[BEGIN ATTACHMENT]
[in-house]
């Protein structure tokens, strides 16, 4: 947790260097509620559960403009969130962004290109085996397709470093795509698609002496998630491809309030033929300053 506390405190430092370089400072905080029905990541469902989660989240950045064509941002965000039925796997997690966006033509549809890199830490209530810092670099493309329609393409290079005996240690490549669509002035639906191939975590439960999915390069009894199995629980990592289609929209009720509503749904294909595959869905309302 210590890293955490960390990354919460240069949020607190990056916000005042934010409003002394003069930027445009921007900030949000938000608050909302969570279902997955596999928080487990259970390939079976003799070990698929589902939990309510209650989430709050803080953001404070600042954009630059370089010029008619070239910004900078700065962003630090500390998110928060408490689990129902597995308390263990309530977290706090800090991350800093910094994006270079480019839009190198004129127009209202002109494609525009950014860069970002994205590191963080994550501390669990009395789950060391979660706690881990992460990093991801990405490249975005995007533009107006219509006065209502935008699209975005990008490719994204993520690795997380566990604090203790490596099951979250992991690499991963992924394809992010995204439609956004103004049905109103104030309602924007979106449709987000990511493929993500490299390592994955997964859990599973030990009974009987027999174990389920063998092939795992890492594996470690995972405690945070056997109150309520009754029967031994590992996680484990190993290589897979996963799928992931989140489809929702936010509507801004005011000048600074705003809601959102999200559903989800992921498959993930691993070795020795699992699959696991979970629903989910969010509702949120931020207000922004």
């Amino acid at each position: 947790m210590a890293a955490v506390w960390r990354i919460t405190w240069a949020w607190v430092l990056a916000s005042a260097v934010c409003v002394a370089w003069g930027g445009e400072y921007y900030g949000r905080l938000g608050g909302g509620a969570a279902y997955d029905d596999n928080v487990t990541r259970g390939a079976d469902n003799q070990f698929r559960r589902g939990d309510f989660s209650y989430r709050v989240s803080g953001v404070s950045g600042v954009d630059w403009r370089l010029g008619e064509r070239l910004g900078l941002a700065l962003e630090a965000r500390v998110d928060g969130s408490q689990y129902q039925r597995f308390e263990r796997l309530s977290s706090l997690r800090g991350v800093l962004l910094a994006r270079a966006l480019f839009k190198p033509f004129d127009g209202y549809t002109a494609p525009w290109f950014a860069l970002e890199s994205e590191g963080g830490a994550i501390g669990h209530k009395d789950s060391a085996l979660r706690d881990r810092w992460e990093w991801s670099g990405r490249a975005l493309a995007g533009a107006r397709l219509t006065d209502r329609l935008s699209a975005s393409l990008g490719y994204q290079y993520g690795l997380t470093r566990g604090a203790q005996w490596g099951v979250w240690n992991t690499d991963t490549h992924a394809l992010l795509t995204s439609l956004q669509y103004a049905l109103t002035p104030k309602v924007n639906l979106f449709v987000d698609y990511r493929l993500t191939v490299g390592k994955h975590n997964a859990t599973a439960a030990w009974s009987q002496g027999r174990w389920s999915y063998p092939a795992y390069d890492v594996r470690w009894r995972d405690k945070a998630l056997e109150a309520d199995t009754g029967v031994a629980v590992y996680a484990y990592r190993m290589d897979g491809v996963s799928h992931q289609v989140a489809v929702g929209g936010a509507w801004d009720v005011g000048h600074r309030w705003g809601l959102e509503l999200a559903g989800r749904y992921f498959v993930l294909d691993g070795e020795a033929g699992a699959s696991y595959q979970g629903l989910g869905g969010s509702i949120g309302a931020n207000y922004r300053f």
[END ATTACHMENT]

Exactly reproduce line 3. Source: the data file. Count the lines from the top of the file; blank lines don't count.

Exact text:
């Amino acid at each position: 947790m210590a890293a955490v506390w960390r990354i919460t405190w240069a949020w607190v430092l990056a916000s005042a260097v934010c409003v002394a370089w003069g930027g445009e400072y921007y900030g949000r905080l938000g608050g909302g509620a969570a279902y997955d029905d596999n928080v487990t990541r259970g390939a079976d469902n003799q070990f698929r559960r589902g939990d309510f989660s209650y989430r709050v989240s803080g953001v404070s950045g600042v954009d630059w403009r370089l010029g008619e064509r070239l910004g900078l941002a700065l962003e630090a965000r500390v998110d928060g969130s408490q689990y129902q039925r597995f308390e263990r796997l309530s977290s706090l997690r800090g991350v800093l962004l910094a994006r270079a966006l480019f839009k190198p033509f004129d127009g209202y549809t002109a494609p525009w290109f950014a860069l970002e890199s994205e590191g963080g830490a994550i501390g669990h209530k009395d789950s060391a085996l979660r706690d881990r810092w992460e990093w991801s670099g990405r490249a975005l493309a995007g533009a107006r397709l219509t006065d209502r329609l935008s699209a975005s393409l990008g490719y994204q290079y993520g690795l997380t470093r566990g604090a203790q005996w490596g099951v979250w240690n992991t690499d991963t490549h992924a394809l992010l795509t995204s439609l956004q669509y103004a049905l109103t002035p104030k309602v924007n639906l979106f449709v987000d698609y990511r493929l993500t191939v490299g390592k994955h975590n997964a859990t599973a439960a030990w009974s009987q002496g027999r174990w389920s999915y063998p092939a795992y390069d890492v594996r470690w009894r995972d405690k945070a998630l056997e109150a309520d199995t009754g029967v031994a629980v590992y996680a484990y990592r190993m290589d897979g491809v996963s799928h992931q289609v989140a489809v929702g929209g936010a509507w801004d009720v005011g000048h600074r309030w705003g809601l959102e509503l999200a559903g989800r749904y992921f498959v993930l294909d691993g070795e020795a033929g699992a699959s696991y595959q979970g629903l989910g869905g969010s509702i949120g309302a931020n207000y922004r300053f």